This is a wholly inexcusable view of the world.

Domestic violence is a terrible thing, It scars the lives of the victims and it colours, for ever, the lives of the children caught up by it. It is always, unconditionally, unforgiveable.  It is most certainly not the stuff from which cheap political analogies should be drawn.

Now, I don’t like Alex Salmond. He is a charlatan; an opportunist; a right-wing wolf in centre left clothing. 

But, in the midst of his seductive appeal to the less informed among our citizenry I would never, ever, accuse him and his closest associates of being similar to a predatory paedophile ring offering sweets to a simple minded child in the hope of later taking sexual advantage of them. Why not? Because it would be a wholly inappropriate metaphor. Like comparing the Highland Clearances to the Holocaust or, dare  I say it, Alex Salmond himself to Robert Mugabe.

So, equally, do I feel about today’s excrescence by Salmond’s female mini-me. Domestic violence is not the stuff to be given up to commonplace political discourse. Full stop and without qualification. If action is not taken against the commentator who apparently thinks this not to be the case then while that will say little about Joan McAlpine, it will certainly say an awful lot about the SNP.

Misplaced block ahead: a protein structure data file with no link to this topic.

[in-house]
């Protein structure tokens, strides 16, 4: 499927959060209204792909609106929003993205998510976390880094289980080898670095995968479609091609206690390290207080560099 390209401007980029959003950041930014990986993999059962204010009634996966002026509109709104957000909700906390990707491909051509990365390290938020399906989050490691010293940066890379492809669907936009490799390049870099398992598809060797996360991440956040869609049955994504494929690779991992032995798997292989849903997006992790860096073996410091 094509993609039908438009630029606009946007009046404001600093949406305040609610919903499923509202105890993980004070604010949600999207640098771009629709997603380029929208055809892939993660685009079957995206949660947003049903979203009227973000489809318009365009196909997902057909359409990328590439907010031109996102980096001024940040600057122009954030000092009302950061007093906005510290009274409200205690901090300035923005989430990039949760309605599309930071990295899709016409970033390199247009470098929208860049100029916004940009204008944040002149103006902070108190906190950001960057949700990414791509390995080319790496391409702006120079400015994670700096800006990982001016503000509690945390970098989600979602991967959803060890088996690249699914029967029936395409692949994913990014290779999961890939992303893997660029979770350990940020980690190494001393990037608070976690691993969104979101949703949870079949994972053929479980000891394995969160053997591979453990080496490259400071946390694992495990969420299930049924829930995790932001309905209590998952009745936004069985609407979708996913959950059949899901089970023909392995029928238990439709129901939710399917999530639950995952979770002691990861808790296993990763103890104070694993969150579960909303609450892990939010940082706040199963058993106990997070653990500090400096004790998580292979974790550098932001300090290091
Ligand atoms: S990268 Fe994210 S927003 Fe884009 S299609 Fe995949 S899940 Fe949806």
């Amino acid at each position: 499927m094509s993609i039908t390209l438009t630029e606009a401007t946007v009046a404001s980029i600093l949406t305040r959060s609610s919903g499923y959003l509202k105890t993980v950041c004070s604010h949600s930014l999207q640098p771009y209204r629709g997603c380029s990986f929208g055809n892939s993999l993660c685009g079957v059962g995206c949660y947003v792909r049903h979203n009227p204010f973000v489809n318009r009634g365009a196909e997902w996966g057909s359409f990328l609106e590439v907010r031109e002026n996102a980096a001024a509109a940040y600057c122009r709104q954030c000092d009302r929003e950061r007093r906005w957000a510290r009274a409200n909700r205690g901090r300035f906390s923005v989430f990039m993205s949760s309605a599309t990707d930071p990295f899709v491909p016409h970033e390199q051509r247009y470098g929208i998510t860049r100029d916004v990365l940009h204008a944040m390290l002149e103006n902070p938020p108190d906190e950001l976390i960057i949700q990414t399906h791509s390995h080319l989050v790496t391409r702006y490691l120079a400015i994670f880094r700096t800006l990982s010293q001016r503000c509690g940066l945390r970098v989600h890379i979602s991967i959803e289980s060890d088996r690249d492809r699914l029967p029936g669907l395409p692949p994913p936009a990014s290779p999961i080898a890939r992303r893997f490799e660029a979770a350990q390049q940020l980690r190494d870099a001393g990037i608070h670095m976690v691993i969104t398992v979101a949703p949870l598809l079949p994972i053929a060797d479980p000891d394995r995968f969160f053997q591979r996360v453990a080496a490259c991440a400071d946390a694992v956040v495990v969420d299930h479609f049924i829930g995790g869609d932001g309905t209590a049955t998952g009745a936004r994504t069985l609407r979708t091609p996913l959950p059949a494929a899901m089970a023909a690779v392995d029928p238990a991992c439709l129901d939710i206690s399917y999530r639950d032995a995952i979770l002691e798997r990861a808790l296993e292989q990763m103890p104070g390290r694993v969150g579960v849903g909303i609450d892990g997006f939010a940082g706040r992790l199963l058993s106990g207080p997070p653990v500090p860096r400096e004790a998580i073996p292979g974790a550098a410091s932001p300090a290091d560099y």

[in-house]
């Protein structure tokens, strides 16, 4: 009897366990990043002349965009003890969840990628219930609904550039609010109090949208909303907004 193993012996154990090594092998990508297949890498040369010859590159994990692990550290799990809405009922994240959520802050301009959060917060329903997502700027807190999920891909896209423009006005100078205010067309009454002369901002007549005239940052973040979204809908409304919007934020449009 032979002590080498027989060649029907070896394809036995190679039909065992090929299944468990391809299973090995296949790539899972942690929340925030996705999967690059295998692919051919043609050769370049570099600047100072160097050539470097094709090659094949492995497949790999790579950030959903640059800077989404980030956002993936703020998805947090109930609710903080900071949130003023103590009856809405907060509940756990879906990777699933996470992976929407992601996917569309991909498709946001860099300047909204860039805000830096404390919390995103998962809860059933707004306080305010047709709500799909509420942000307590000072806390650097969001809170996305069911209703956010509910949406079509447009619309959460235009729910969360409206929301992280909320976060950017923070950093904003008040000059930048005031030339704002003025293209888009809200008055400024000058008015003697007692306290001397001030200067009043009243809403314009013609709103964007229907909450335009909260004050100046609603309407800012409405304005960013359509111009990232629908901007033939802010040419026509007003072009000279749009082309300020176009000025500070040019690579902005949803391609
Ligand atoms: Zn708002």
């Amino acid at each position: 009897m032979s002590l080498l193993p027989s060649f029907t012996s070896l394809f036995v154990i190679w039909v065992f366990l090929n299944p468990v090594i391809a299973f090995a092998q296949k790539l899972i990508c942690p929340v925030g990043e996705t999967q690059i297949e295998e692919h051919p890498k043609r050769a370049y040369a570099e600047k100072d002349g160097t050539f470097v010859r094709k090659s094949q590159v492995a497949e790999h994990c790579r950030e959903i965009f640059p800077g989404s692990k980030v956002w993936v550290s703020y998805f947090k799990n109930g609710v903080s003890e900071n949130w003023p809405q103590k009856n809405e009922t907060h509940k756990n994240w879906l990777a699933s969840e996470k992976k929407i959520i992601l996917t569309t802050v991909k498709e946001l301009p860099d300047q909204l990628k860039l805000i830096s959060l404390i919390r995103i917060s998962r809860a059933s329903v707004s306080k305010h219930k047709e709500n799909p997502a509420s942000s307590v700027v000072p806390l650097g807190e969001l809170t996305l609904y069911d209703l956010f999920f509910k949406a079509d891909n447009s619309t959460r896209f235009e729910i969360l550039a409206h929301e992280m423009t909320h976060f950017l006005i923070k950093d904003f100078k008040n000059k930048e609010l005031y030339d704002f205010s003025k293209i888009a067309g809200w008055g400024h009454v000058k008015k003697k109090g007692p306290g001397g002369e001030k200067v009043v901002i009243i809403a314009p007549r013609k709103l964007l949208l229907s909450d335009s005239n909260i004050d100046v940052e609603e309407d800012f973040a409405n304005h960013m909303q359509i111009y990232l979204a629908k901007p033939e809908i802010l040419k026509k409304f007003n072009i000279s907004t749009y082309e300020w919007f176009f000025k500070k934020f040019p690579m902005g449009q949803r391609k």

They have 69 seats in a 129 seat Parliament. They don’t need Joan McAlpine; her vote or her opinion. Unless of course she actually speaks for what they truly believe. 


  1. Since you didn't answer before, Ian - were Joan's comments more or less offensive than, say, comparing the SNP to Holocaust deniers? Just trying to gauge the benchmarks here.

  2. Mr Smart NO ONE MENTIONED DOMESTIC VIOLENCE!!!!!!!!!!!!!!!!
    And we don't really care whether you like Alex Salmond - the Scottish people like him more than any of your chums!

  3. I'm curious, why is the title of your piece "Nationalists"?

    Are you addressing the entire population of nationalists or just the two you've written about above? I personally don't see the problem with Joan using a human relationship as a metaphor for the UK, after all, it was the unionist camp that started using the terminology of divorce when they refereed to the SNP's aspirations for independence. I think you should tuck that soap box away until you get a firmer grasp of the concept of irony.